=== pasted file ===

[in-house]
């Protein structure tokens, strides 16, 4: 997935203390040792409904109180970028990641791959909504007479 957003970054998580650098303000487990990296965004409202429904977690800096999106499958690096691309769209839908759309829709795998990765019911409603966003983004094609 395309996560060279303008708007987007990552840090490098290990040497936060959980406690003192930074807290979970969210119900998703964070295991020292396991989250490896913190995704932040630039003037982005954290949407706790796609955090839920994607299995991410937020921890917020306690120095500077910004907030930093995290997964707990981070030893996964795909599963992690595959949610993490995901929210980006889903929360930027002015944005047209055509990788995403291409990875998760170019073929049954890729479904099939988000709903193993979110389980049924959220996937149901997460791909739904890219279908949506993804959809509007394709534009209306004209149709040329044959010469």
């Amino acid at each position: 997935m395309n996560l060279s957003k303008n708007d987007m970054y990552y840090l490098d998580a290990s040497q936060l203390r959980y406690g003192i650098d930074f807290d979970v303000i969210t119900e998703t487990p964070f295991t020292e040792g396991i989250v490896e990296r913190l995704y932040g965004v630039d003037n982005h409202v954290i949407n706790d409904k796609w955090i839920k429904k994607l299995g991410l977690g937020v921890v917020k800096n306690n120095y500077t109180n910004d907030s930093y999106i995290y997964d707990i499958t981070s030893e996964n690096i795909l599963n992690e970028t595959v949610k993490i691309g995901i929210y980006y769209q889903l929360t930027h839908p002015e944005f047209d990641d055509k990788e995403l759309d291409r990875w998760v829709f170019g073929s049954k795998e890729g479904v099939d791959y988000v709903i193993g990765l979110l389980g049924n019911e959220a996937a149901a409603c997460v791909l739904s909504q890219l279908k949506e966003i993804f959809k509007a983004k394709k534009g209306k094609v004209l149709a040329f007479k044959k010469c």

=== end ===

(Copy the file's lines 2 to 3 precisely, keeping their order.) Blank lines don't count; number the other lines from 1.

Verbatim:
């Protein structure tokens, strides 16, 4: 997935203390040792409904109180970028990641791959909504007479 957003970054998580650098303000487990990296965004409202429904977690800096999106499958690096691309769209839908759309829709795998990765019911409603966003983004094609 395309996560060279303008708007987007990552840090490098290990040497936060959980406690003192930074807290979970969210119900998703964070295991020292396991989250490896913190995704932040630039003037982005954290949407706790796609955090839920994607299995991410937020921890917020306690120095500077910004907030930093995290997964707990981070030893996964795909599963992690595959949610993490995901929210980006889903929360930027002015944005047209055509990788995403291409990875998760170019073929049954890729479904099939988000709903193993979110389980049924959220996937149901997460791909739904890219279908949506993804959809509007394709534009209306004209149709040329044959010469």
């Amino acid at each position: 997935m395309n996560l060279s957003k303008n708007d987007m970054y990552y840090l490098d998580a290990s040497q936060l203390r959980y406690g003192i650098d930074f807290d979970v303000i969210t119900e998703t487990p964070f295991t020292e040792g396991i989250v490896e990296r913190l995704y932040g965004v630039d003037n982005h409202v954290i949407n706790d409904k796609w955090i839920k429904k994607l299995g991410l977690g937020v921890v917020k800096n306690n120095y500077t109180n910004d907030s930093y999106i995290y997964d707990i499958t981070s030893e996964n690096i795909l599963n992690e970028t595959v949610k993490i691309g995901i929210y980006y769209q889903l929360t930027h839908p002015e944005f047209d990641d055509k990788e995403l759309d291409r990875w998760v829709f170019g073929s049954k795998e890729g479904v099939d791959y988000v709903i193993g990765l979110l389980g049924n019911e959220a996937a149901a409603c997460v791909l739904s909504q890219l279908k949506e966003i993804f959809k509007a983004k394709k534009g209306k094609v004209l149709a040329f007479k044959k010469c």